Getting your residency through property investment

  • Madeira, Portugal
    Pawel Kazmierczak /
Published last year

Obtaining residency as an expat can sometimes be an arduous and time-consuming process. Often countries require long periods of residence, along with a range of other criteria that must be met before you can acquire a residency permit, even if you're ready to call your new country home. However, if you have a few $100,000 burning a hole in your pocket, or you are looking to invest in your latest destination anyway, you may want to consider the countries which allow foreign investment in property in addition to offering residency above a certain level of investment.

Nisha Sawon

Editorial staff

Opening the door to EU member states

This may be the ideal route for anyone seeking European citizenship who may want to work throughout Europe or to travel easily between member states. Portugal is favoured by those not looking to move there immediately – you can gain citizenship after seven years on the investor visa, and there is no requirement to reside in the country during this time other than two weeks every two years. This may be perfect for anyone who would like to reside or foresees increased business in the EU over the coming years, but has no desire to immediately take up residency in the country.

Spain, on the other hand, requires five years of residence following a 500,000 euro investment, which offers the prospect of a family residency permit initially. This, therefore, is for those who are dedicated to a life in Spain, and will require an in-depth knowledge of Spanish, as well as of the real estate and rental markets in the region of investment. However, like Portugal, Spanish citizenship will get you access to the wider EU market both in terms of movement and business.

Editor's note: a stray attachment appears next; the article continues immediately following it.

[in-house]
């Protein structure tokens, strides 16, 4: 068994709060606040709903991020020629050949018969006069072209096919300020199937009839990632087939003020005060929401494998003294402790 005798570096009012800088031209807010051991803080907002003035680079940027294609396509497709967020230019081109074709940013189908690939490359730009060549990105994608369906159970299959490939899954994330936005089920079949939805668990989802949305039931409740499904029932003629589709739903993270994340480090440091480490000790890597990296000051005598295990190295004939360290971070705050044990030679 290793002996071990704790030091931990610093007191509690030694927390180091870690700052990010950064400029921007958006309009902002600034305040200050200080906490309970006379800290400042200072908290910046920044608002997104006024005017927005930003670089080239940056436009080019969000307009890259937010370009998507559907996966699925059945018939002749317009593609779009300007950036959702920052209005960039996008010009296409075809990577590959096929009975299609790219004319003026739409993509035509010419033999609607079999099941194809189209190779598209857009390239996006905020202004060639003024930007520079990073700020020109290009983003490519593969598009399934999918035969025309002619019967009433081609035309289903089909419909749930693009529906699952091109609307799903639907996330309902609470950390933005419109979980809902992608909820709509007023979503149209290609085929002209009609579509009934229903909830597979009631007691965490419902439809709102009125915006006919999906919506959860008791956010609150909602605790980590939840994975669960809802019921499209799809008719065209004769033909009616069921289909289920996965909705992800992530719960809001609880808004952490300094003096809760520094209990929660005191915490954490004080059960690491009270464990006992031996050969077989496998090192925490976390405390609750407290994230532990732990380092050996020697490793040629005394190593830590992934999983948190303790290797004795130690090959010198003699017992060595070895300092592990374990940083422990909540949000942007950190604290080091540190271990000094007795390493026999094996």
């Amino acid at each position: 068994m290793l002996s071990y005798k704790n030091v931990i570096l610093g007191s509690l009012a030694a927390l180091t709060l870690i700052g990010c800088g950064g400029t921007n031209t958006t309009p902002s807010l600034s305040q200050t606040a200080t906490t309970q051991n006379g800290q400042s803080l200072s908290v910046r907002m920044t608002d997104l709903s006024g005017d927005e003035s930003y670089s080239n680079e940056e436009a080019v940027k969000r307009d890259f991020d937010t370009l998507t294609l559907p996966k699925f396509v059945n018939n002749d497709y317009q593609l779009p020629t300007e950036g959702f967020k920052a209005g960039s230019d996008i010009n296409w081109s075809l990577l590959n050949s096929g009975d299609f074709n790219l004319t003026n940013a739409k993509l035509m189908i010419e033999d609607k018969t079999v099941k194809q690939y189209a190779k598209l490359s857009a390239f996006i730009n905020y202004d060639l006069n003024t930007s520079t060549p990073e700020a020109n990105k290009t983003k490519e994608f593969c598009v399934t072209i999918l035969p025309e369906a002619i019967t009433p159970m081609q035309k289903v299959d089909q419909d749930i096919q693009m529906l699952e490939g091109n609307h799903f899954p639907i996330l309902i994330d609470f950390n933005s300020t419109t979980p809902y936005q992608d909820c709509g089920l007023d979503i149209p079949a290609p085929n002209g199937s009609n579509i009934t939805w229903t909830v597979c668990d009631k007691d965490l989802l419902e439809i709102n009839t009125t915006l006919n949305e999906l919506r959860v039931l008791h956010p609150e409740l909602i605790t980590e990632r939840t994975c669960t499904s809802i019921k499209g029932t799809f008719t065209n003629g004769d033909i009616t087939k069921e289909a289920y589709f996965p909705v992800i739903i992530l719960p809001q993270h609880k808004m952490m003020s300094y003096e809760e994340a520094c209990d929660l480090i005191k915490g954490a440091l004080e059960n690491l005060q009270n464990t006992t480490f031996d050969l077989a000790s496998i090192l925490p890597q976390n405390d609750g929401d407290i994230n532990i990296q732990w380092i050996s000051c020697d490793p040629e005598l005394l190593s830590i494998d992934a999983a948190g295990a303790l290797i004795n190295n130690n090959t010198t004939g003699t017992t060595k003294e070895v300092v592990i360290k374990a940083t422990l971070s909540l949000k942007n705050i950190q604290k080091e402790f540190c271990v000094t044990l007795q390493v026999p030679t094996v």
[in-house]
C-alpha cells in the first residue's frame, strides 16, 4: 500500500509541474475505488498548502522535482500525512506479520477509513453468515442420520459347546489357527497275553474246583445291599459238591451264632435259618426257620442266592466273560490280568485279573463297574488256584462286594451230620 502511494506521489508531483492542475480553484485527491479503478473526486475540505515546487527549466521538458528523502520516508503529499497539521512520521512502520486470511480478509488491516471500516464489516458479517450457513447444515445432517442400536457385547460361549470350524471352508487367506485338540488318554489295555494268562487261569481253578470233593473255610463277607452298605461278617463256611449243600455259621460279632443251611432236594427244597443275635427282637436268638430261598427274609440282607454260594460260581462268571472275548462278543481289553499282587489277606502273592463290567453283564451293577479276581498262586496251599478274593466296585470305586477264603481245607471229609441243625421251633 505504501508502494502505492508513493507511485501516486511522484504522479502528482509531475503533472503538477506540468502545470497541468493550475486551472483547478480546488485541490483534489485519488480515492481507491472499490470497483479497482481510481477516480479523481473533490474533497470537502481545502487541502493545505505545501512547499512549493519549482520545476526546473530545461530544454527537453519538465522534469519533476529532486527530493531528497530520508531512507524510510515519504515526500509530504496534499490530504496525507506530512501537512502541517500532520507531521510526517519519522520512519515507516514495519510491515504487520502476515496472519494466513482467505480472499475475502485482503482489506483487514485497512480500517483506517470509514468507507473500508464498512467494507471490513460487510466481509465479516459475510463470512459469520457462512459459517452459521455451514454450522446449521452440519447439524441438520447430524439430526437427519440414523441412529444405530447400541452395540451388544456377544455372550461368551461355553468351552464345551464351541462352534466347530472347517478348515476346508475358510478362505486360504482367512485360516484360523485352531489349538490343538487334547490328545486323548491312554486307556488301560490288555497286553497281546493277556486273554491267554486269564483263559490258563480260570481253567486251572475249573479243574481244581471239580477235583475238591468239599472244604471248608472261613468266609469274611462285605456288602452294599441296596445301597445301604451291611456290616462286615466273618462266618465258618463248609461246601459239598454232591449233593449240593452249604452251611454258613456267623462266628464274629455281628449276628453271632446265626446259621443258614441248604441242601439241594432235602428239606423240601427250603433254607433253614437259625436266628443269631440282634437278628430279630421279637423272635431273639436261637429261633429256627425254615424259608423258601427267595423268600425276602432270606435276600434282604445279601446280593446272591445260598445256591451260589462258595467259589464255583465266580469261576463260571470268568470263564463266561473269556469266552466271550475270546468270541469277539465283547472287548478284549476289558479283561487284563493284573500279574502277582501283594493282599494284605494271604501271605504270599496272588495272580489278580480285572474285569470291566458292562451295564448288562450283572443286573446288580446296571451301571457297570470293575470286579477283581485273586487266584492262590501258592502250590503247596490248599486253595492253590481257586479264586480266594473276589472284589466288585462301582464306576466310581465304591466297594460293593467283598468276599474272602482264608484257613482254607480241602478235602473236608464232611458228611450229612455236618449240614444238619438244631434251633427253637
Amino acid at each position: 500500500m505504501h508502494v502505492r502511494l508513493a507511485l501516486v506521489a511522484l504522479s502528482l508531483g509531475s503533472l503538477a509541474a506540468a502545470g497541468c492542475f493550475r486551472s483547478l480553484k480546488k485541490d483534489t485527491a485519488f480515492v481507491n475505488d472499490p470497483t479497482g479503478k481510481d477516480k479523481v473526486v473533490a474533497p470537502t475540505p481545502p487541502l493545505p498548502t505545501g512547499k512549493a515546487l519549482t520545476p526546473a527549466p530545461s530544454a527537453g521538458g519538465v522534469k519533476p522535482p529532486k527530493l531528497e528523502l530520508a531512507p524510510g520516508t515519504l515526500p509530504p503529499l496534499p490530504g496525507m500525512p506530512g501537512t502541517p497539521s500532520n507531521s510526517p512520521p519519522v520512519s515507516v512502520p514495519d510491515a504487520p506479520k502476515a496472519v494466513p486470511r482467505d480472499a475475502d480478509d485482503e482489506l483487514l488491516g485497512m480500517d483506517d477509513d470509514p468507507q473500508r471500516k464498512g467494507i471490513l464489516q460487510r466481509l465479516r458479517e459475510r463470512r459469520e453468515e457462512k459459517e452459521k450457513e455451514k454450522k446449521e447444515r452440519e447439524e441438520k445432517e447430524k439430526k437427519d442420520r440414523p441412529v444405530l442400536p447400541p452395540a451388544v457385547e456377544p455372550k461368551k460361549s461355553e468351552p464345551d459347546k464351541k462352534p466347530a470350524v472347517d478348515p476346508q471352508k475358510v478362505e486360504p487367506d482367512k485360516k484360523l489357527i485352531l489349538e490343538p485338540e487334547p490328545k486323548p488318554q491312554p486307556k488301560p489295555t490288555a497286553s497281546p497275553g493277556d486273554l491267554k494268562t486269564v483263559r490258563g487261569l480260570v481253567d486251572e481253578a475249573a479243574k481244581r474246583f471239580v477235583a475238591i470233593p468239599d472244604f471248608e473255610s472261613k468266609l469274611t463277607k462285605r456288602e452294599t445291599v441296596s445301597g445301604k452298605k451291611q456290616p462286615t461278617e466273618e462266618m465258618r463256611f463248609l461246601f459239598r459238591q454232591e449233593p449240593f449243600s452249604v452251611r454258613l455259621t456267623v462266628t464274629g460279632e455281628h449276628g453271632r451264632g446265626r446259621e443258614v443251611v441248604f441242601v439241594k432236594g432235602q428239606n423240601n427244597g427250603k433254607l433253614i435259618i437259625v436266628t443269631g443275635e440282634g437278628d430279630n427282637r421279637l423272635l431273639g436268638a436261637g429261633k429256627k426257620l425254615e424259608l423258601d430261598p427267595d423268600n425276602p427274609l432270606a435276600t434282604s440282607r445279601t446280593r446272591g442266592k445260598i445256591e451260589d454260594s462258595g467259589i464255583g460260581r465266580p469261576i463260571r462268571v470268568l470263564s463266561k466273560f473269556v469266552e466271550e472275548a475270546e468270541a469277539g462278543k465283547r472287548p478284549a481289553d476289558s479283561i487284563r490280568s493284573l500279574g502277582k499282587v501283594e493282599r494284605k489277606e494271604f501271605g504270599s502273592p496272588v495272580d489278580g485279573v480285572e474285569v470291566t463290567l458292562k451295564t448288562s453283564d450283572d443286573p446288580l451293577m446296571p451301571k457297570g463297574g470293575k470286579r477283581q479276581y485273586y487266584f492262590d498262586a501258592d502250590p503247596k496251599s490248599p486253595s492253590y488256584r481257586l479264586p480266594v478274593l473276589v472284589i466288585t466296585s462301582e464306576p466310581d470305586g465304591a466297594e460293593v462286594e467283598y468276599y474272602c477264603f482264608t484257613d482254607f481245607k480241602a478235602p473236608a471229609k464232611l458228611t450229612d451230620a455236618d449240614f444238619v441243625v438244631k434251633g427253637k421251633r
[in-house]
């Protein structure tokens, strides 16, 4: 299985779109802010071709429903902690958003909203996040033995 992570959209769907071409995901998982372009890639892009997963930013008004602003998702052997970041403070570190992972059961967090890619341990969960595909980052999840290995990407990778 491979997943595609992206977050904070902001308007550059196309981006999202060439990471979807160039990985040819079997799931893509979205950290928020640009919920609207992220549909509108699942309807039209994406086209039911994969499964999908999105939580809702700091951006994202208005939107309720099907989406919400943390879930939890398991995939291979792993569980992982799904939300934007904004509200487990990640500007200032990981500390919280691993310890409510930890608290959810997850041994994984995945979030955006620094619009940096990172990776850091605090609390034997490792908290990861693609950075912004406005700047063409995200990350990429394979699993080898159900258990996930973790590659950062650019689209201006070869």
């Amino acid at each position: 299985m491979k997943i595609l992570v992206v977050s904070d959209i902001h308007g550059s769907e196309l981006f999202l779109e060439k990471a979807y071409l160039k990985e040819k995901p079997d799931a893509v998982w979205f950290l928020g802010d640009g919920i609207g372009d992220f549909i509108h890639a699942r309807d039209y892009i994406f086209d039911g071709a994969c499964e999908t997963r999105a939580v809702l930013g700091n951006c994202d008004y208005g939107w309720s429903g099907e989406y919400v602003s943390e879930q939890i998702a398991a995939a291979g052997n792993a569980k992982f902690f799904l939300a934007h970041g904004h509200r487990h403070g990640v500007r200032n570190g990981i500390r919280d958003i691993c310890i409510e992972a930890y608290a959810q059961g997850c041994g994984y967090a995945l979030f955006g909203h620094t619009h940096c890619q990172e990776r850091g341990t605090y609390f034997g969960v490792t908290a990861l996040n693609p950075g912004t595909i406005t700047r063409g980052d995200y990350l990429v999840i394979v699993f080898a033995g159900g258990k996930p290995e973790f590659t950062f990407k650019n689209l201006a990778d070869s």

Other European countries that have well-known investor residency or “golden visa” options include Malta, Cyprus, Greece, and Latvia.

Investing in tropical climes

Grand Baie, Mauritius
Pawel Kazmierczak /

One of the longest standing investor visa options is that of St. Kitts and Nevis, where if you acquire a property for $400,000, you will have the option of residency in the tropical paradise. However, getting a job there may be hard and the lifestyle pricey. There is also no specific tax benefits, unlike the Bahamas, which offers up the same sunny climes in addition to tax benefits and, overall, more developed infrastructure.

An ocean away lies two possible options – the Seychelles and Mauritius. In the former, if you decide to purchase property will get a residency permit that will need to be renewed every five years. However, though the Indian Ocean gem has all the natural charms you would want from a tropical island. Mauritius, on the other hand, is considered a leading African economy and an education hub, and has recently courted a fair amount of foreign investment. A recent law change concerning foreign ownership of real estate in the country means that there are several government programs allowing foreign nationals to invest in property. Though English is one of the main languages used, it remains the case that French speakers will likely have an easier time.